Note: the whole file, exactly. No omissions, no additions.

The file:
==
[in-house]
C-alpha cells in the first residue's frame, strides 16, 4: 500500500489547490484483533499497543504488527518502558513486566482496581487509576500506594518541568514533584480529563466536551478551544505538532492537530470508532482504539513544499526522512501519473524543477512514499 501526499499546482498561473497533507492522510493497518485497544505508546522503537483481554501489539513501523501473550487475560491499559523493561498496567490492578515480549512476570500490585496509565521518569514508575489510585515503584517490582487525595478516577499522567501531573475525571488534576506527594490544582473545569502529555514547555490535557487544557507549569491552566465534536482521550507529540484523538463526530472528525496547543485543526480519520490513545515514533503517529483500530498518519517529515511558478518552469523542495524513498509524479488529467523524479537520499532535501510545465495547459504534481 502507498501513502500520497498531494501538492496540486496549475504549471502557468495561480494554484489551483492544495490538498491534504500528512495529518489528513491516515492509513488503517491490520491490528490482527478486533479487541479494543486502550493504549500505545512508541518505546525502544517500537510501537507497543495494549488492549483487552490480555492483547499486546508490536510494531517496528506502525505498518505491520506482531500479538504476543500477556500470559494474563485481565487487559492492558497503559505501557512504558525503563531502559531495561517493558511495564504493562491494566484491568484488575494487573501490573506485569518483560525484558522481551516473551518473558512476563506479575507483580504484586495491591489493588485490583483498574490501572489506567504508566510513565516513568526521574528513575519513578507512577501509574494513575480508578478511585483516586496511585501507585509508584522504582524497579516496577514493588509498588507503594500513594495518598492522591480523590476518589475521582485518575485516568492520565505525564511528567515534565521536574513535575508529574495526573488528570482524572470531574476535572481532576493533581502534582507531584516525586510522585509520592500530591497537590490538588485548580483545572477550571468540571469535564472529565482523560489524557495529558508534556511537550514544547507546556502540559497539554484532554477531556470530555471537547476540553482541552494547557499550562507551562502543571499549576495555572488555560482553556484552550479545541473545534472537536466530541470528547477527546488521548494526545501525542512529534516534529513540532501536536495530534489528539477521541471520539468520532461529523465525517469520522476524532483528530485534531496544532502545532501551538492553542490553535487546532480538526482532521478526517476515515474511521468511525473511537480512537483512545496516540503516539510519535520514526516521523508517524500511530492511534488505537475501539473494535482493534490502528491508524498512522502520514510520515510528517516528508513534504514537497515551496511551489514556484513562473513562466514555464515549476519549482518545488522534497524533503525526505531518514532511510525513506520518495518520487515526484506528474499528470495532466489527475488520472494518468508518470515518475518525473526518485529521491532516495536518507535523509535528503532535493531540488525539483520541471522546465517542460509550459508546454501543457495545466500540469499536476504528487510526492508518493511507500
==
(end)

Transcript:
[in-house]
C-alpha cells in the first residue's frame, strides 16, 4: 500500500489547490484483533499497543504488527518502558513486566482496581487509576500506594518541568514533584480529563466536551478551544505538532492537530470508532482504539513544499526522512501519473524543477512514499 501526499499546482498561473497533507492522510493497518485497544505508546522503537483481554501489539513501523501473550487475560491499559523493561498496567490492578515480549512476570500490585496509565521518569514508575489510585515503584517490582487525595478516577499522567501531573475525571488534576506527594490544582473545569502529555514547555490535557487544557507549569491552566465534536482521550507529540484523538463526530472528525496547543485543526480519520490513545515514533503517529483500530498518519517529515511558478518552469523542495524513498509524479488529467523524479537520499532535501510545465495547459504534481 502507498501513502500520497498531494501538492496540486496549475504549471502557468495561480494554484489551483492544495490538498491534504500528512495529518489528513491516515492509513488503517491490520491490528490482527478486533479487541479494543486502550493504549500505545512508541518505546525502544517500537510501537507497543495494549488492549483487552490480555492483547499486546508490536510494531517496528506502525505498518505491520506482531500479538504476543500477556500470559494474563485481565487487559492492558497503559505501557512504558525503563531502559531495561517493558511495564504493562491494566484491568484488575494487573501490573506485569518483560525484558522481551516473551518473558512476563506479575507483580504484586495491591489493588485490583483498574490501572489506567504508566510513565516513568526521574528513575519513578507512577501509574494513575480508578478511585483516586496511585501507585509508584522504582524497579516496577514493588509498588507503594500513594495518598492522591480523590476518589475521582485518575485516568492520565505525564511528567515534565521536574513535575508529574495526573488528570482524572470531574476535572481532576493533581502534582507531584516525586510522585509520592500530591497537590490538588485548580483545572477550571468540571469535564472529565482523560489524557495529558508534556511537550514544547507546556502540559497539554484532554477531556470530555471537547476540553482541552494547557499550562507551562502543571499549576495555572488555560482553556484552550479545541473545534472537536466530541470528547477527546488521548494526545501525542512529534516534529513540532501536536495530534489528539477521541471520539468520532461529523465525517469520522476524532483528530485534531496544532502545532501551538492553542490553535487546532480538526482532521478526517476515515474511521468511525473511537480512537483512545496516540503516539510519535520514526516521523508517524500511530492511534488505537475501539473494535482493534490502528491508524498512522502520514510520515510528517516528508513534504514537497515551496511551489514556484513562473513562466514555464515549476519549482518545488522534497524533503525526505531518514532511510525513506520518495518520487515526484506528474499528470495532466489527475488520472494518468508518470515518475518525473526518485529521491532516495536518507535523509535528503532535493531540488525539483520541471522546465517542460509550459508546454501543457495545466500540469499536476504528487510526492508518493511507500